American aid worker held hostage in Cuba by Castro regime begins hunger strike
Alan Gross has begun a hunger strike to protest not only the Castro dictatorship that has taken him hostage and is holding him for ransom, but to protest the U.S. as well for not paying that ransom.
Good luck with that...
American prisoner in Cuba starts hunger strike
MIAMI — An American contractor who has been held in a Cuban prison for over four years started a hunger strike to protest what he described as the inaction of both the U.S. and Cuban governments to secure his release.
Alan Gross, who was arrested by Cuban authorities in 2009 for importing and distributing communications equipment for the Jewish community there, started the hunger strike on Thursday. His attorney said he decided to take the extreme measure after the Associated Press reported on a secret program run by the U.S. government to facilitate cellphone communication between Cubans on the island.
Gross was arrested while acting on a contract from the U.S. Agency for International Development to improve communication on the island, where Internet use is heavily restricted by the Cuban government. The program uncovered by the AP, dubbed the "Cuban Twitter" by officials who ran it from 2009 to 2012, was also run by USAID and initiated after Gross was imprisoned.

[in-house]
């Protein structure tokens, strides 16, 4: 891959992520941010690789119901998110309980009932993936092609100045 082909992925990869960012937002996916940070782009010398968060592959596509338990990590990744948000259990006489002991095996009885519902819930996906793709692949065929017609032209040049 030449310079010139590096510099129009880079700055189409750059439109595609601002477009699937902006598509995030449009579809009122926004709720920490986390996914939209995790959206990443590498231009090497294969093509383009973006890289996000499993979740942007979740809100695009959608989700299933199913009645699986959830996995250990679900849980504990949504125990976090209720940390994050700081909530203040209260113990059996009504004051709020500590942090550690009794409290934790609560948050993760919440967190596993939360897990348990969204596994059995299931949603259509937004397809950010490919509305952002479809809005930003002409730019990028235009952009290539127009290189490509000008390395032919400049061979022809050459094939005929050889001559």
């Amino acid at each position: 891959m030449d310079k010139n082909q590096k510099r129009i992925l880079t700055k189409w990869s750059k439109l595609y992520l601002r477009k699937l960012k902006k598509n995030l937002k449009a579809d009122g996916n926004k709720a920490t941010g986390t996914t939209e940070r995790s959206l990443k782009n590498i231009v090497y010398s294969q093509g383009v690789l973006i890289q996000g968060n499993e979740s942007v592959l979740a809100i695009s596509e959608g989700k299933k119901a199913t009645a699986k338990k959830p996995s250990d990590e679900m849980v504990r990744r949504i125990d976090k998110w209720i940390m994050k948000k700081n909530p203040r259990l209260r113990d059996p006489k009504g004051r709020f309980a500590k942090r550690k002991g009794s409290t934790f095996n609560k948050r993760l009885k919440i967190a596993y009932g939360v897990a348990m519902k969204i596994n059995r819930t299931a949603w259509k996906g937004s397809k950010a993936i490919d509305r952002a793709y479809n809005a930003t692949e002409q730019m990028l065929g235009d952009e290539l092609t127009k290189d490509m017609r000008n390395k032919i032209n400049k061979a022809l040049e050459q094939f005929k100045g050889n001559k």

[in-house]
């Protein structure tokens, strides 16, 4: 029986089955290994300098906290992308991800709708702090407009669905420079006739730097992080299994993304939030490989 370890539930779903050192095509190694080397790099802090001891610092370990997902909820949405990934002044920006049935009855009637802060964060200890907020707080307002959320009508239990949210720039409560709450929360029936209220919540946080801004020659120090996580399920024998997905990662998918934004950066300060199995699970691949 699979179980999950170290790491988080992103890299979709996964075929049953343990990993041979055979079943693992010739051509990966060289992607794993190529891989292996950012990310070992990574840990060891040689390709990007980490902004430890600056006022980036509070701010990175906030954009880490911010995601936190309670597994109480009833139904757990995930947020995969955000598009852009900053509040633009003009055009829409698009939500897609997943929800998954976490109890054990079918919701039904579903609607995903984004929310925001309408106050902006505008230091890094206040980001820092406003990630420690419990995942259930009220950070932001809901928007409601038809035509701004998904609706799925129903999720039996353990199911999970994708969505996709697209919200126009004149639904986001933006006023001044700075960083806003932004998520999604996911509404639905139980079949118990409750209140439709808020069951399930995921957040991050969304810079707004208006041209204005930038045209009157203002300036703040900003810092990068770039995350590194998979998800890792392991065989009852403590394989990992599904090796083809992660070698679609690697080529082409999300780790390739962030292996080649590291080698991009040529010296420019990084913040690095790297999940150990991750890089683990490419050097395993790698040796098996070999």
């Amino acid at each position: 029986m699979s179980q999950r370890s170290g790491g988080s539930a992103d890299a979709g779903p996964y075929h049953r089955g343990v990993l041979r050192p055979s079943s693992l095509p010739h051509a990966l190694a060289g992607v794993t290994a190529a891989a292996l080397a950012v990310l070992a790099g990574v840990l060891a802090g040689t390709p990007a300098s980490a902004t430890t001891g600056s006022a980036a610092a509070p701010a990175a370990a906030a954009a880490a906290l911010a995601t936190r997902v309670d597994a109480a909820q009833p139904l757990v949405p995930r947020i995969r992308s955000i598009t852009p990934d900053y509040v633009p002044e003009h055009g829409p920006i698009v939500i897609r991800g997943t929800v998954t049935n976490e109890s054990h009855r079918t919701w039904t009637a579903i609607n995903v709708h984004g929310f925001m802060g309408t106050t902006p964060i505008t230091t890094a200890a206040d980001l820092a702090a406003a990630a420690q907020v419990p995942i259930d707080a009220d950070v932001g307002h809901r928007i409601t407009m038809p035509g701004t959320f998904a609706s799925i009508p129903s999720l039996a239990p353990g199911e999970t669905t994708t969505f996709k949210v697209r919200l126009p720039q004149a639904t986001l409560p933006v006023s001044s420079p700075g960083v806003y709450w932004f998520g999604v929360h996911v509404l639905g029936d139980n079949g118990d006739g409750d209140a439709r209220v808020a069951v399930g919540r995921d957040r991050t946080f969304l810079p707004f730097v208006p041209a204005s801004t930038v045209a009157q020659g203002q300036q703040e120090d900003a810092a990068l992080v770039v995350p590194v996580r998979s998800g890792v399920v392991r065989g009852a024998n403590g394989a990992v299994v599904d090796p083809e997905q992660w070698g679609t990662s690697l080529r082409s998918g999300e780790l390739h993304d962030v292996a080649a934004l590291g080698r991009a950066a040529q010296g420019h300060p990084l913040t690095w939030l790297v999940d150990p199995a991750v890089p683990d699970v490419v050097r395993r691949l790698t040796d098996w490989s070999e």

Gross, who estimates he has lost more than 110 pounds since he was imprisoned, said in a statement that he was frustrated by the continued lack of effort by the U.S. government to orchestrate his release.
"I am fasting to object to mistruths, deceptions, and inaction by both governments, not only regarding their shared responsibility for my arbitrary detention, but also because of the lack of any reasonable or valid effort to resolve this shameful ordeal," Gross said in a statement released by his attorney. "Once again, I am calling on President Obama to get personally involved in ending this stand-off so that I can return home to my wife and daughters."
Gross' attorney, Scott Gilbert, said he had not spoken directly with Gross since he started the hunger strike on Thursday but received a message at his office. Gilbert, who expects to speak with Gross this week, said he doesn't know whether the Cuban prison officials will force-feed him, a common practice when prisoners go on hunger strikes.
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